Acer palmatum 'Bloodgood' is also ready to leaf, I'm sure we will see it fully open by the end of April. I love the way the it catches the sun giving it a glowy pinky-red.

Slowly the Morello Cherry awakes from it's slumber. Will I get any fruit this year?

The first shoots of Lamium orvala have appeared.

I'm really pleased to see that Acer palmatum 'Sango-kaku' has survived the flooding and subsequent replanting from last year and is now looking quite healthy.

At the very back in the Damson Border there are lots of buds on the Damson. I did get a couple of fruit from it last year, although they fell off before they were ready. So have hopes that this year I might have more, enough to get to eat them. I don't expect there to be enough for making jam just yet, maybe next year.

Underneath the Damson the comfrey patch is coming to life, as is this unknown variety of Pulmonaria that I got from my mother-out-law Audrey.


Plus this Hacquetia epipactis which is forming a nice mound of yellow-green flowers.

Apart from the couple of additions I mentioned for April, I think I need to stop for a while, let the Long Shady Border fill out and see how it's growing before I make any further additions or changes. Of course, this is easier said than done, particularly as I'm planning on going to the Harrogate Spring Flower Show and there may be plants there to tempt me...

Narcissus 'Jetfire', which does surprisingly ok in the shadiest end of the Long Shady Border

*****
End of month view is hosted by Helen Johnstone, aka @patientgardener. Visit Helen's blog for her March 2015 EOMV and links to other bloggers EOMV posts.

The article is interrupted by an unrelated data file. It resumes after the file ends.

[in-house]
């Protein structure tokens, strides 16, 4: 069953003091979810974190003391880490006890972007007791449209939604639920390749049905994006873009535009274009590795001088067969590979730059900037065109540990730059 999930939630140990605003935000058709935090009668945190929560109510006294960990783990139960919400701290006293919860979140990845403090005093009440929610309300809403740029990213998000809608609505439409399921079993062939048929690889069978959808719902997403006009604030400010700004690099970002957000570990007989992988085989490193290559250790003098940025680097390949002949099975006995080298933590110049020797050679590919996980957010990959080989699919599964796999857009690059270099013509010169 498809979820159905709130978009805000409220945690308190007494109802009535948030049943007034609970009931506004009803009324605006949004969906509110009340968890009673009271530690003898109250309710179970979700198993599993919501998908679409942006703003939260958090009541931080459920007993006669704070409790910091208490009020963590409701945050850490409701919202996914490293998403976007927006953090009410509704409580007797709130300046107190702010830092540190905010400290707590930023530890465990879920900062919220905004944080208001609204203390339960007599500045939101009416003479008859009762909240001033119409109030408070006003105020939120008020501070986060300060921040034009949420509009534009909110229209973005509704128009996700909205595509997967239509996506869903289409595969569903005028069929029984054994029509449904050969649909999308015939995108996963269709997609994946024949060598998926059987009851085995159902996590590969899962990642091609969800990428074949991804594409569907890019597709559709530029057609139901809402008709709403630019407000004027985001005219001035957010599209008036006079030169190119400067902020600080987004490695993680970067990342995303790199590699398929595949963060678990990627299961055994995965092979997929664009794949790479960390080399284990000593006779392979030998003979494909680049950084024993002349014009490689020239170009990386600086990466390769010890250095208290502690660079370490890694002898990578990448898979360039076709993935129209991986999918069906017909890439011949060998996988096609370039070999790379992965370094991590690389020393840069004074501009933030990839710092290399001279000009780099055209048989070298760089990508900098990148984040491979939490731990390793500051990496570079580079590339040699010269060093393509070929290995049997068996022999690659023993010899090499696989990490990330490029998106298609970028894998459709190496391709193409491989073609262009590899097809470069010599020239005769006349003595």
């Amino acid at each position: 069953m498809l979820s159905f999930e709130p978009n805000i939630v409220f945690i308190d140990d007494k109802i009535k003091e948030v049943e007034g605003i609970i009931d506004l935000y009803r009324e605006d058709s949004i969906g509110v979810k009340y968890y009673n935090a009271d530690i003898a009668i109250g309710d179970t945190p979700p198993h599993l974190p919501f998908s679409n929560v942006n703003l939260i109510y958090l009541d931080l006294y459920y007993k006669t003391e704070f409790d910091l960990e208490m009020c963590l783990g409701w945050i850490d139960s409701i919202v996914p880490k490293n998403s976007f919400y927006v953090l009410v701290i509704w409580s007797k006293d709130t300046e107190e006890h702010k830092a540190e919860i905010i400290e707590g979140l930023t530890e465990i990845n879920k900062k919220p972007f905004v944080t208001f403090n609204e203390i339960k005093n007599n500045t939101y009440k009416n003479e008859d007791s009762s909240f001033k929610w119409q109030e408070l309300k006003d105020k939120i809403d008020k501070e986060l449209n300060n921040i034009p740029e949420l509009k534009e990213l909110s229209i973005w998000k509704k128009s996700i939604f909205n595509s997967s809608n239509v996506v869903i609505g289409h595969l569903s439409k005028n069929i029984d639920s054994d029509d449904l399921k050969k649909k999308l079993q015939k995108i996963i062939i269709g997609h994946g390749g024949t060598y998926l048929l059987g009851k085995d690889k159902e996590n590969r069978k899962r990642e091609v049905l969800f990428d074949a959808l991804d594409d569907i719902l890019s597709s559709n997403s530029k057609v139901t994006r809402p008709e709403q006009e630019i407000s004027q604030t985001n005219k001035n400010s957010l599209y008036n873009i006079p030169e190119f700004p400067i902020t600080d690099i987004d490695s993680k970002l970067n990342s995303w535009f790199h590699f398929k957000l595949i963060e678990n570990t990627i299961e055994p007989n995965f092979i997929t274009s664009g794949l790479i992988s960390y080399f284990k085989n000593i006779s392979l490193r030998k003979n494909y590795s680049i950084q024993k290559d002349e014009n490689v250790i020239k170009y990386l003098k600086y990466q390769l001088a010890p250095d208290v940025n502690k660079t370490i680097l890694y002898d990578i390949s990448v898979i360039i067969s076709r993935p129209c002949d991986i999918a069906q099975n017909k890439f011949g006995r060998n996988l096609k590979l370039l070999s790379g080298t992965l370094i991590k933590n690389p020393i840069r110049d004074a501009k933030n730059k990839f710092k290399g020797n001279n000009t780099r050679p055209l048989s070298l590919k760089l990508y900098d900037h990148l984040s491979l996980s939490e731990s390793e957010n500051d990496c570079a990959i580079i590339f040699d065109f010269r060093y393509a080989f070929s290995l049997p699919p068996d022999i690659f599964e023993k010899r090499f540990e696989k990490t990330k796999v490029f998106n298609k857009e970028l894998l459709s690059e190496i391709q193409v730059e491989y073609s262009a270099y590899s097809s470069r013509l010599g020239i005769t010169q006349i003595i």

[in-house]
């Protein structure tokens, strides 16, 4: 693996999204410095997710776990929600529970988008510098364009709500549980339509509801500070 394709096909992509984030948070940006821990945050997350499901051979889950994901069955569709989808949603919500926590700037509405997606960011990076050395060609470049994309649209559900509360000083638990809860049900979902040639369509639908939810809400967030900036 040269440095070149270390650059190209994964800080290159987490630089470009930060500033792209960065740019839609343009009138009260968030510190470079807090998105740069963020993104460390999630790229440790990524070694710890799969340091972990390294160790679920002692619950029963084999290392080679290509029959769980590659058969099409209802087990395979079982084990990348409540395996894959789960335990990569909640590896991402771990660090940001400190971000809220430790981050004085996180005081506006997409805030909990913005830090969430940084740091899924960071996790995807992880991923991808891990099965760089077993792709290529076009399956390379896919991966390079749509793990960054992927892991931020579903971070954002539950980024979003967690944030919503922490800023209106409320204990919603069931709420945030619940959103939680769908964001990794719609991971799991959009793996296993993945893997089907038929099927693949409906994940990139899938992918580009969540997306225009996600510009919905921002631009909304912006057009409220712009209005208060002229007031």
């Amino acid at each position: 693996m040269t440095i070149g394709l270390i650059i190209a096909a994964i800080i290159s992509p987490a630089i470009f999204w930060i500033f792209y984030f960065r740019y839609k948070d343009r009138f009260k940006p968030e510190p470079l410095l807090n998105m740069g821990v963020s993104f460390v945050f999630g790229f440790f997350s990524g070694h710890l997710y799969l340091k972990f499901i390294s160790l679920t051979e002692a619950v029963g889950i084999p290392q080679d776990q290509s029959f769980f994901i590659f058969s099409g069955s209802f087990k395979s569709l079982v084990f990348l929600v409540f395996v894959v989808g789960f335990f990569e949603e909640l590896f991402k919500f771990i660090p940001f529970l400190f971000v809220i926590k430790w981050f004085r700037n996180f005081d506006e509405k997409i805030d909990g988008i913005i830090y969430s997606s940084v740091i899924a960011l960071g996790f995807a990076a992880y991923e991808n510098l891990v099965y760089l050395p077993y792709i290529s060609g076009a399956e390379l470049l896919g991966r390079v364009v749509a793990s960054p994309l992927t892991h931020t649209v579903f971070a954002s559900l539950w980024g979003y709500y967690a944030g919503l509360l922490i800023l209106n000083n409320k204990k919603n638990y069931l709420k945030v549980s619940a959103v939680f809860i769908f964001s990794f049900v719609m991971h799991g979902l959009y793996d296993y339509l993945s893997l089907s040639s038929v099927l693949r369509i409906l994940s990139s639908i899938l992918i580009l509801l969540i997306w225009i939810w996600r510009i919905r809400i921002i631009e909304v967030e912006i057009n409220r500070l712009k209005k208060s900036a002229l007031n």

7 comments :

  1. Our gardens are at a very similar stage right now Julieanne. We have very similar taste in plants and it's really nice to seeing many of the plants I grow growing in your garden too and how they perform.
    I have N. Jetfire in quite a bit of shade to and it's entirely happy there, SNAP!

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  2. You have some lovely spring flowers, I do love a good pulmonaria.

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  3. Lots of lovely things to admire and more to look forward to. Your acres are ahead of mine, which still has tightly furled buds. I adore Primula 'Guinevere', what a dainty beauty. The woodrush is on my list for my problem front corner, but I remember of old how rampant it can become.

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  4. It is looking so pretty, and filling out nicely. I would sit back and wait as you say and enjoy your hard work

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  5. I love the Spring blues too, a nice contrast to all the yellow. Hacquetia Is a little gem. I need to rescue mine, it's struggling to hold its own against some rampant neighbours.

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  6. Wowwy - you certainly have a lot of plants, and so many getting ready to put on a fabulous show in the coming weeks. I'm a big fan of your bright blues with the anemones and Pulmonaria.

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  7. Your spring garden is looking lovely and is filling in nicely Julieanne. I have a few Bergenia too and they stay evergreen in my garden. I must admit that without the flowers they just look like red cabbages and I am not that fond of them.